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THE TIGER AND THE SNOW AKA La tigre e la neve


  Publicity Stills of "The Tiger And The Snow"
Courtesy of Shaw

Genre: Comedy/Romance
Director: Roberto Benigni
Starring: Roberto Benigni, Nicoletta Braschi, Jean Reno. Tom Waits
RunTime: 1 hr 54 mins
Released By: Shaw
Rating: PG
Official Website: http://www.letigreetlaneige-lefilm.com/index2.htm

Opening Day: 2 Nov 2006


An Italian poet finds himself love-struck in Iraq at the outset of the American-led invasion.

Movie Review:

Eight years after garnering 3 Academy Awards with the incredibly poignant Life is Beautiful, Roberto Benigni finally scores a hit with The Tiger and the Snow after the much disappointing Pinocchio. Clearly on form, Benigni tackles this film in a manner similar to that of Life is Beautiful and that is where signs of Benigni developing into a master storyteller starts to show.

Having interwoven comedy and tragedy so brilliantly amidst the Holocaust in Life is Beautiful, he tackles the war in Iraq this time around with this outing. He plays Attilio, a poetry teacher who travels to Iraq when he learns from his poet friend, Fuad (Jean Reno) that a fellow poet, Vittoria (Nicoletta Braschi), who he also believes happens to be the love of his life has fallen ill.

The film is divided into two halves with the first revolving around Attilio’s life in Italy as a teacher, father to two beautiful children and part-time stalker of Vittoria’s. The first hour stretches Benigni’s ability to comic when he passionately explains about poetry to his students, his perennial lateness in picking up his two daughters and as the love-stricken admirer in his affection for Vittoria. In the second hour, he attempts to maintain the same form of comedy while having to battle with serious issues like the bombings occurring in Iraq and Vittoria’s declining health.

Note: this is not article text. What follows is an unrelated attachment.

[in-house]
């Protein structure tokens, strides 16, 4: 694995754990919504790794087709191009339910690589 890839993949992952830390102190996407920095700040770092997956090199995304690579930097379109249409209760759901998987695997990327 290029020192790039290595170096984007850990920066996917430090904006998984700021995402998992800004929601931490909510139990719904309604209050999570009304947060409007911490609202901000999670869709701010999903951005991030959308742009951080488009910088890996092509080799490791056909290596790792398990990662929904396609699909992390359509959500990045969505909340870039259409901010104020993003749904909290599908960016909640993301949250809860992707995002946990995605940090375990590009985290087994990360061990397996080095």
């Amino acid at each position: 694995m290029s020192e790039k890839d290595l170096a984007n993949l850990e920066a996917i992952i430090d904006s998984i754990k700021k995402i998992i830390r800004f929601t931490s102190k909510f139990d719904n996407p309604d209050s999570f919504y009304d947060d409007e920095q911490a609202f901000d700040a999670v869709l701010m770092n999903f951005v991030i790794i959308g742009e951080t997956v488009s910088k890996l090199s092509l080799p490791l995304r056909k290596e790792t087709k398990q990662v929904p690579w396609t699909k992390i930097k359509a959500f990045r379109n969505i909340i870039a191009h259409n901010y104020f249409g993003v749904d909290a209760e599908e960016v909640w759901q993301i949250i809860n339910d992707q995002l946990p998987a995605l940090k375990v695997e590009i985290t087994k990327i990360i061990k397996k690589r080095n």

While his writing and directing vision leaves not much to complain about, the same cannot be said about his acting. It is true that he brings about an indescribable charm to the screen as the leading man despite not being the stereo-typical Italian heartthrob. Afterall, he did garner an Oscar for Best Actor in 1999 beating out the likes of Tom Hanks, Ian McKellen and Edward Norton. However, as he is present throughout the bulk of the film, his style and nuances become a bit too repetitive when one starts to fall in love with Attilio, one also starts to get irritated by him as his antics become a little too over-the-top to digest at times.

However, with just that one little problem one might have to deal with, The Tiger and the Snow is a beautiful film. The film is Benigni’s take on the American led war in Iraq but he is fully aware of not treading on any red tape. In fact, he forms no opinion of any sort with regards to the war, which merely serves as a backdrop to our valiant poet’s love story. In fact, being a film set during a period of war, there is zero warring that is actually seen on screen. Instead, one vivid scene takes place between Atillio and Fuad where they both talk about the beauty of the sky, when, ironically enough, was a series of bombings that was occurring.

The Tiger and the Snow is not as strong and will not be as widely seen as Life is Beautiful. Still, the film is a showcase of Roberto Benigni’s intellect and passion and his ability to weave both tragedy and humour at the unlikeliest of times. Ultimately, what lies at the very core of the film, is the celebration of love.

Movie Rating:

(The Tiger and the Snow is the definition of a love poem that comes alive!)

Review by Mohamad Shaifulbahri

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